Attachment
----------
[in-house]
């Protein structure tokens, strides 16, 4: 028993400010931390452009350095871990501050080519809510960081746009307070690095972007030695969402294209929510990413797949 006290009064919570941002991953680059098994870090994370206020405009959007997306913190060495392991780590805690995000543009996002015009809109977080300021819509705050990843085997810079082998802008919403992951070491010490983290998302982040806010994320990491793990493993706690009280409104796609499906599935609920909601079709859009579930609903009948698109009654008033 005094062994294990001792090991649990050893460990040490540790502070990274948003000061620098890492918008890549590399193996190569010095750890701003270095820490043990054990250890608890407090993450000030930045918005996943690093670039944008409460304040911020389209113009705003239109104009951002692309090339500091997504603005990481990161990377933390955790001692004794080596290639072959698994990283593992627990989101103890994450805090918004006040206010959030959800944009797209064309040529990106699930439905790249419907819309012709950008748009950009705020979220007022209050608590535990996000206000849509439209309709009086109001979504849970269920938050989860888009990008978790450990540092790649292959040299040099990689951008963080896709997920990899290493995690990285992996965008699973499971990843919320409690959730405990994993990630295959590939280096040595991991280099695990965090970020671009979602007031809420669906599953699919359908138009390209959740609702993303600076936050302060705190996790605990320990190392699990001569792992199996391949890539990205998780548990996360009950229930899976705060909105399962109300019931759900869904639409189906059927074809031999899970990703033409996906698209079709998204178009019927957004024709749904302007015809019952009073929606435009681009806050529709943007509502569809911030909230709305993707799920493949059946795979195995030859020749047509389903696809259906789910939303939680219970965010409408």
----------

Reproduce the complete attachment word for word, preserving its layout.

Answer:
[in-house]
């Protein structure tokens, strides 16, 4: 028993400010931390452009350095871990501050080519809510960081746009307070690095972007030695969402294209929510990413797949 006290009064919570941002991953680059098994870090994370206020405009959007997306913190060495392991780590805690995000543009996002015009809109977080300021819509705050990843085997810079082998802008919403992951070491010490983290998302982040806010994320990491793990493993706690009280409104796609499906599935609920909601079709859009579930609903009948698109009654008033 005094062994294990001792090991649990050893460990040490540790502070990274948003000061620098890492918008890549590399193996190569010095750890701003270095820490043990054990250890608890407090993450000030930045918005996943690093670039944008409460304040911020389209113009705003239109104009951002692309090339500091997504603005990481990161990377933390955790001692004794080596290639072959698994990283593992627990989101103890994450805090918004006040206010959030959800944009797209064309040529990106699930439905790249419907819309012709950008748009950009705020979220007022209050608590535990996000206000849509439209309709009086109001979504849970269920938050989860888009990008978790450990540092790649292959040299040099990689951008963080896709997920990899290493995690990285992996965008699973499971990843919320409690959730405990994993990630295959590939280096040595991991280099695990965090970020671009979602007031809420669906599953699919359908138009390209959740609702993303600076936050302060705190996790605990320990190392699990001569792992199996391949890539990205998780548990996360009950229930899976705060909105399962109300019931759900869904639409189906059927074809031999899970990703033409996906698209079709998204178009019927957004024709749904302007015809019952009073929606435009681009806050529709943007509502569809911030909230709305993707799920493949059946795979195995030859020749047509389903696809259906789910939303939680219970965010409408």